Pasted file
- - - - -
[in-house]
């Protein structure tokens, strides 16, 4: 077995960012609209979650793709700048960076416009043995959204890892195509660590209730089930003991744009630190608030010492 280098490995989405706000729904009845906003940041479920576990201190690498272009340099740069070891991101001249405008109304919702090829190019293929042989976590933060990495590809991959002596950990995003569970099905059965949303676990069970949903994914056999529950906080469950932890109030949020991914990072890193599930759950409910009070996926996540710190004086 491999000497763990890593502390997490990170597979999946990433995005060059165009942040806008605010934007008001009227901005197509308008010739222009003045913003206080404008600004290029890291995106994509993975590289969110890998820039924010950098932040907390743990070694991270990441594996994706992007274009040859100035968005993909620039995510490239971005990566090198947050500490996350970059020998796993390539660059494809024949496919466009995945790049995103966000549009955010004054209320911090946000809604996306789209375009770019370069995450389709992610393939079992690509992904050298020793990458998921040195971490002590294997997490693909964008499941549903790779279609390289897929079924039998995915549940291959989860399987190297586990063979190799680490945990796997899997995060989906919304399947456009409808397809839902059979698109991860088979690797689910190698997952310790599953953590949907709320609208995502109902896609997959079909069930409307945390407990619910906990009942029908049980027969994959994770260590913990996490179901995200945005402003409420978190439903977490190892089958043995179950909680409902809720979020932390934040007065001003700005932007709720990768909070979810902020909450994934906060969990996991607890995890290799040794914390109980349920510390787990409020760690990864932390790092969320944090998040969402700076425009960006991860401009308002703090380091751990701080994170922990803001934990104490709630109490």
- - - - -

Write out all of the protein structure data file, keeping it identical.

[in-house]
């Protein structure tokens, strides 16, 4: 077995960012609209979650793709700048960076416009043995959204890892195509660590209730089930003991744009630190608030010492 280098490995989405706000729904009845906003940041479920576990201190690498272009340099740069070891991101001249405008109304919702090829190019293929042989976590933060990495590809991959002596950990995003569970099905059965949303676990069970949903994914056999529950906080469950932890109030949020991914990072890193599930759950409910009070996926996540710190004086 491999000497763990890593502390997490990170597979999946990433995005060059165009942040806008605010934007008001009227901005197509308008010739222009003045913003206080404008600004290029890291995106994509993975590289969110890998820039924010950098932040907390743990070694991270990441594996994706992007274009040859100035968005993909620039995510490239971005990566090198947050500490996350970059020998796993390539660059494809024949496919466009995945790049995103966000549009955010004054209320911090946000809604996306789209375009770019370069995450389709992610393939079992690509992904050298020793990458998921040195971490002590294997997490693909964008499941549903790779279609390289897929079924039998995915549940291959989860399987190297586990063979190799680490945990796997899997995060989906919304399947456009409808397809839902059979698109991860088979690797689910190698997952310790599953953590949907709320609208995502109902896609997959079909069930409307945390407990619910906990009942029908049980027969994959994770260590913990996490179901995200945005402003409420978190439903977490190892089958043995179950909680409902809720979020932390934040007065001003700005932007709720990768909070979810902020909450994934906060969990996991607890995890290799040794914390109980349920510390787990409020760690990864932390790092969320944090998040969402700076425009960006991860401009308002703090380091751990701080994170922990803001934990104490709630109490």